New motorway cameras could fine you £100 for ignoring closed lanes

New camera charge to catch people driving in the 'X' lane

Don’t ignore the red ‘X’ on smart motorways, National Highways warns in its latest crackdown.

A new automatic camera charge has been announced to catch people driving in closed lanes on smart motorways. As of 14th September 2021, driving in a closed lane could cost you a £100 and three penalty points per incident.

‘No eXcuse’

Digital signs on smart motorways use technology to manage the flow of traffic during busy times. This can include marking lanes as closed with a red ‘X’ symbol in the overhead signage. But still many drivers continue to flout the law.

National Highways has taken to Twitter to warn drivers about the new automatic charge set to clamp down on drivers illegally cruising down closed motorway lanes.

“There’s no eXcuse – don’t ignore the red X,” the government agency posted. “It’s illegal to drive in a red X lane and motorway cameras can now automatically detect drivers who flout the law.”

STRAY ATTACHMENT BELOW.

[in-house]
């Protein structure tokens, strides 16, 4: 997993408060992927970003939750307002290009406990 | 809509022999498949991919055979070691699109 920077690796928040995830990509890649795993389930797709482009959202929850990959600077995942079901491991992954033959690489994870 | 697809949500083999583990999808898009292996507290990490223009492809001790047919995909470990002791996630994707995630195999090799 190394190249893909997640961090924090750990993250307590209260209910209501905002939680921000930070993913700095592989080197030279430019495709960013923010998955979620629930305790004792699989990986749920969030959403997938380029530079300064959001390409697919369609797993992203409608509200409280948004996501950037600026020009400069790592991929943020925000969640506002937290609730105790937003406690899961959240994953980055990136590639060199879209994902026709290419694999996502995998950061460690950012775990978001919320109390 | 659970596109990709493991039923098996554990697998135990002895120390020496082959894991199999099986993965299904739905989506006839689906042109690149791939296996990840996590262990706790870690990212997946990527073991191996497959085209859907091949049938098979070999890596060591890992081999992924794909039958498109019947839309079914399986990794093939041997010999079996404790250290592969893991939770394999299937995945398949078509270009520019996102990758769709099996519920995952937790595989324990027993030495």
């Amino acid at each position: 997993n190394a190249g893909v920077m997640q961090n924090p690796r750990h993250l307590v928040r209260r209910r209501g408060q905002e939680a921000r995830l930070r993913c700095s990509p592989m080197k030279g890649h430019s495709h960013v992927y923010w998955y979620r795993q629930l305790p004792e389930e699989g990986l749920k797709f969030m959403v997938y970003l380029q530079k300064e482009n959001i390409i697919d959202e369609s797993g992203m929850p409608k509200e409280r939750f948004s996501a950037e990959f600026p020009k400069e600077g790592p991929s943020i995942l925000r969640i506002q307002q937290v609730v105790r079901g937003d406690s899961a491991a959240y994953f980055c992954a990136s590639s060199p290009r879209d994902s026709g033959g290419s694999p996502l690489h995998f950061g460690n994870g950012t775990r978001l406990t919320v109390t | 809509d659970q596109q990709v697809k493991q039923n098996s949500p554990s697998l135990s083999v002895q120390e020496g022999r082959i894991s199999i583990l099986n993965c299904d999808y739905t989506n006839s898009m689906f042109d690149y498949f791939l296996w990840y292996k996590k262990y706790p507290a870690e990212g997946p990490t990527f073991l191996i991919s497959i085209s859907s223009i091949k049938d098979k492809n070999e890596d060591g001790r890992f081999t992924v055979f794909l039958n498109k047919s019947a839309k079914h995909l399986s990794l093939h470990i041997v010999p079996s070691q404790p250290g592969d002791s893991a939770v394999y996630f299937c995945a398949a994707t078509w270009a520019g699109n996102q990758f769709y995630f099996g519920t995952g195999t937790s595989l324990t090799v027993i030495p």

Driving in a closed lane is illegal under the Highway Code and could incur hefty fines.

There are a number of reasons motorway lanes might be closed, including reports of accidents or breakdowns, plus allowing emergency or breakdown services to reach incidents faster.

Are smart motorways dangerous?

The Twitter announcement from National Highways sparked some backlash on social media, with many feeling smart motorways to be more confusing than helpful.

One user said: “Please remember to tell us when speed restrictions and lane closures end. You are causing chaos, no one knows what speed they should be doing!”

Another commented: “Signs don’t make sense some days. 60, 40, 50, national, 40. Drivers don’t know what the hell to do, and then we wonder why accidents happen as people are braking to adhere to the law.”

This new charge is just one of several changes made on 14th September 2021as part of National Highways’ attempts to “make England’s motorways and high-speed roads even safer”. Find out more about how smart motorways are being made safer on the 1ST CENTRAL Blog.

Leave a Reply

Your email address will not be published. Required fields are marked *